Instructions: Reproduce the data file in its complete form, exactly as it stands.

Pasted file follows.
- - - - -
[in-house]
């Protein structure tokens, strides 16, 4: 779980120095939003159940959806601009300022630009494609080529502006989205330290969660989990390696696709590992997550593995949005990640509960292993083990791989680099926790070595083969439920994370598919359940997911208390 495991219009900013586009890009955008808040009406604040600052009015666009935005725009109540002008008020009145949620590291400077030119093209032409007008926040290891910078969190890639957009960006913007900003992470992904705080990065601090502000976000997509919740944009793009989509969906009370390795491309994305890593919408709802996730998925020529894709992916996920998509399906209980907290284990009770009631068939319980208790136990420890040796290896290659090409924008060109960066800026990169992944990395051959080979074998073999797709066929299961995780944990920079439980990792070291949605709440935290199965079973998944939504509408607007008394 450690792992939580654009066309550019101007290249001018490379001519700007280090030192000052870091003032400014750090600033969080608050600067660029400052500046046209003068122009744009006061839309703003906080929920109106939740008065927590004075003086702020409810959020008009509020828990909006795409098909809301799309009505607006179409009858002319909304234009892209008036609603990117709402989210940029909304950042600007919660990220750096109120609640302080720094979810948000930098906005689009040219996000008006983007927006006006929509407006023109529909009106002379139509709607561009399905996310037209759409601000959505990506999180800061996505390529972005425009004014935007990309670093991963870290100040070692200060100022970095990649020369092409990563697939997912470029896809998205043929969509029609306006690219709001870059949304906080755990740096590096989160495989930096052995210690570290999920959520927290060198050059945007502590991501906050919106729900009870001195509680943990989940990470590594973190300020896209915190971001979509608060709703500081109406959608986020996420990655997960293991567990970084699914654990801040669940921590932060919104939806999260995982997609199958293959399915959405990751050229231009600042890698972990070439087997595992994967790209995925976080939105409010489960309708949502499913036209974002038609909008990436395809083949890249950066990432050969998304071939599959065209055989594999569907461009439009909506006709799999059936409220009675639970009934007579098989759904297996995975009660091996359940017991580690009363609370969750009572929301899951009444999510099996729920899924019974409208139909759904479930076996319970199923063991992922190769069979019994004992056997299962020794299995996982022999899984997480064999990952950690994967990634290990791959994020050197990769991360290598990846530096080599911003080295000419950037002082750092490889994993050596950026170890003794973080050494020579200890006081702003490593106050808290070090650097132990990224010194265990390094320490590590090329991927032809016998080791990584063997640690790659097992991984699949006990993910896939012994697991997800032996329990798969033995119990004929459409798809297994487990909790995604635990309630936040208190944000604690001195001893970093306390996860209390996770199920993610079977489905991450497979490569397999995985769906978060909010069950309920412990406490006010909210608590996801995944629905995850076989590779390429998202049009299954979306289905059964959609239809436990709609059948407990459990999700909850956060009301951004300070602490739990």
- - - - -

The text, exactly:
[in-house]
């Protein structure tokens, strides 16, 4: 779980120095939003159940959806601009300022630009494609080529502006989205330290969660989990390696696709590992997550593995949005990640509960292993083990791989680099926790070595083969439920994370598919359940997911208390 495991219009900013586009890009955008808040009406604040600052009015666009935005725009109540002008008020009145949620590291400077030119093209032409007008926040290891910078969190890639957009960006913007900003992470992904705080990065601090502000976000997509919740944009793009989509969906009370390795491309994305890593919408709802996730998925020529894709992916996920998509399906209980907290284990009770009631068939319980208790136990420890040796290896290659090409924008060109960066800026990169992944990395051959080979074998073999797709066929299961995780944990920079439980990792070291949605709440935290199965079973998944939504509408607007008394 450690792992939580654009066309550019101007290249001018490379001519700007280090030192000052870091003032400014750090600033969080608050600067660029400052500046046209003068122009744009006061839309703003906080929920109106939740008065927590004075003086702020409810959020008009509020828990909006795409098909809301799309009505607006179409009858002319909304234009892209008036609603990117709402989210940029909304950042600007919660990220750096109120609640302080720094979810948000930098906005689009040219996000008006983007927006006006929509407006023109529909009106002379139509709607561009399905996310037209759409601000959505990506999180800061996505390529972005425009004014935007990309670093991963870290100040070692200060100022970095990649020369092409990563697939997912470029896809998205043929969509029609306006690219709001870059949304906080755990740096590096989160495989930096052995210690570290999920959520927290060198050059945007502590991501906050919106729900009870001195509680943990989940990470590594973190300020896209915190971001979509608060709703500081109406959608986020996420990655997960293991567990970084699914654990801040669940921590932060919104939806999260995982997609199958293959399915959405990751050229231009600042890698972990070439087997595992994967790209995925976080939105409010489960309708949502499913036209974002038609909008990436395809083949890249950066990432050969998304071939599959065209055989594999569907461009439009909506006709799999059936409220009675639970009934007579098989759904297996995975009660091996359940017991580690009363609370969750009572929301899951009444999510099996729920899924019974409208139909759904479930076996319970199923063991992922190769069979019994004992056997299962020794299995996982022999899984997480064999990952950690994967990634290990791959994020050197990769991360290598990846530096080599911003080295000419950037002082750092490889994993050596950026170890003794973080050494020579200890006081702003490593106050808290070090650097132990990224010194265990390094320490590590090329991927032809016998080791990584063997640690790659097992991984699949006990993910896939012994697991997800032996329990798969033995119990004929459409798809297994487990909790995604635990309630936040208190944000604690001195001893970093306390996860209390996770199920993610079977489905991450497979490569397999995985769906978060909010069950309920412990406490006010909210608590996801995944629905995850076989590779390429998202049009299954979306289905059964959609239809436990709609059948407990459990999700909850956060009301951004300070602490739990």